In the Aftermath of a Landmark (?) Decision

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Jun 28, 2012 No Comments ›› John Eidsmoe

In the Aftermath of a Landmark (?) Decision


John Eidsmoe, Colonel (AL), Alabama State Defense Force

 [Note: This article is written in two parts, Part One the day before the health care decision, and Part Two in the hours thereafter.]

During the March 27th oral arguments before the Supreme Court on the constitutionality of President Obama’s health care legislation, swing Justice Anthony Kennedy asked the U.S. Solicitor General a key question.  That question was, and is, “whether or not there are any limits on the Commerce Clause.”

Not only is this the key issue underlying the debate over socialized health care; it is a basic issue of constitutional interpretation.   Did the Founding Fathers create a constitutional republic in which the federal government has only those powers delegated to it by “we, the people” through the Constitution?  Or did they create a national government which has all powers except those specifically denied to it by the Constitution?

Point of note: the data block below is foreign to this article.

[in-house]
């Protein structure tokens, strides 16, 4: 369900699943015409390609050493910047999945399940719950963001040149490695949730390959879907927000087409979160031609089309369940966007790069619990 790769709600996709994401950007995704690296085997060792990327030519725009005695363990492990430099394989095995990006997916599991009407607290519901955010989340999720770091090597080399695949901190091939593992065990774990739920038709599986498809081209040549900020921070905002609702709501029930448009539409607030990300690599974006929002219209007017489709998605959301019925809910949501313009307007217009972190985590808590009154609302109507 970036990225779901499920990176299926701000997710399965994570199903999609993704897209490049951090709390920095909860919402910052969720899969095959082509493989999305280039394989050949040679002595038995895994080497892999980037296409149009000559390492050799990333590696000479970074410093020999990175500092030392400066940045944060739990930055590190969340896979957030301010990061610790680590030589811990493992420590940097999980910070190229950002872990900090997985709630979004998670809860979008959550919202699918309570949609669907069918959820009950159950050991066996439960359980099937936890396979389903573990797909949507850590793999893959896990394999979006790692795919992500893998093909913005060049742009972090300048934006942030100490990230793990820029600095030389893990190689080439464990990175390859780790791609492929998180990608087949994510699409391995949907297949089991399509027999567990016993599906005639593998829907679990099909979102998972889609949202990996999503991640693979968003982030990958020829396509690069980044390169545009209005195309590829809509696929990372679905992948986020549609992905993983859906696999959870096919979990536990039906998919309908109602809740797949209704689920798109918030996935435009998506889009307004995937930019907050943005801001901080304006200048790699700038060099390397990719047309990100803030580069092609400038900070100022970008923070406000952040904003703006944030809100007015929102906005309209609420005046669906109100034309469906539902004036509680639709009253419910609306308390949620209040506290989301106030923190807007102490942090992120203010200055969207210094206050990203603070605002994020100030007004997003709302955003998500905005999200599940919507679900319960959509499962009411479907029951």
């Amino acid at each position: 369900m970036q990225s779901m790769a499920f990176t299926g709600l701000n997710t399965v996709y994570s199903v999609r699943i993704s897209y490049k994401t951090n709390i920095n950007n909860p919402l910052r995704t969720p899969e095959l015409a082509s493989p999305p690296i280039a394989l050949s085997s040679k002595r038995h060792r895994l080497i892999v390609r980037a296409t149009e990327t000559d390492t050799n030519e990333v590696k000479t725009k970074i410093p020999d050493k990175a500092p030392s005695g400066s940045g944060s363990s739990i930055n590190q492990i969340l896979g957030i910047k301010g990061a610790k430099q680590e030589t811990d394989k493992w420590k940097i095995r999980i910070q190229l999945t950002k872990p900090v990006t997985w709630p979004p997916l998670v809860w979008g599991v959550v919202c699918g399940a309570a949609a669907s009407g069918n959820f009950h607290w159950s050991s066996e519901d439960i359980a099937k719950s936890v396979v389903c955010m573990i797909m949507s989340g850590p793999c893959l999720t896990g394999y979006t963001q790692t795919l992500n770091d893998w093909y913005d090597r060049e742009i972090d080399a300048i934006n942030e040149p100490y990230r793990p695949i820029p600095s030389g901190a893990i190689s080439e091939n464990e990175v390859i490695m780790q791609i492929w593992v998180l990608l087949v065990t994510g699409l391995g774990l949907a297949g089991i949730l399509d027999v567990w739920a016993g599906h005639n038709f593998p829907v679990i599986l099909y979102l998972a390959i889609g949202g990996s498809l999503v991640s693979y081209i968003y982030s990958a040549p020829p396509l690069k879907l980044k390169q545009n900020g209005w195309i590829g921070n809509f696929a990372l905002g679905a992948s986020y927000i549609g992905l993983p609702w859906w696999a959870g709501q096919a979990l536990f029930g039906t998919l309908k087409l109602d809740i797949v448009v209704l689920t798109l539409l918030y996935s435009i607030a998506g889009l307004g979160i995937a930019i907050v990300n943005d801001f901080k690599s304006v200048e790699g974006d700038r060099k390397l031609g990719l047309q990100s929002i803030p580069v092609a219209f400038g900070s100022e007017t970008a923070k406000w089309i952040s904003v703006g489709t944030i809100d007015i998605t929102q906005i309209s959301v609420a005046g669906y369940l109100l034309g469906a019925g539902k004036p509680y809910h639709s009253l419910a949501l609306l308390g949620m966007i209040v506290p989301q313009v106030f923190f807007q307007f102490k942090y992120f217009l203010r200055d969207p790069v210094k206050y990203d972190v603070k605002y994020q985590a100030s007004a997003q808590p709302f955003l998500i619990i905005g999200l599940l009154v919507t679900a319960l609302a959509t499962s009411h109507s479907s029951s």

The Framers thought the answer to that question was self-evident.  Following John Locke,  they saw the Constitution as a social compact in which the people delegate certain powers and no others.  But just so someone in the twenty-first century didn’t get it turned around, they carved it in stone with the Tenth Amendment:

The powers not delegated to the United States by the Constitution, nor prohibited by it to the States, are reserved to the States respectively, or to the people.

The Commerce Clause, found in Article I, Section 8 of the Constitution, delegated to Congress the power to regulate three types of commerce:  interstate commerce, international commerce, and commerce with and among the Indian tribes.   It did not delegate to Congress — and therefore, pursuant to the Tenth Amendment, withheld from Congress — power to regulate intrastate commerce, that is, commerce within a state.  The Commerce Clause is therefore a grant of power to Congress, but within that grant is a clear limitation — or so the Framers thought.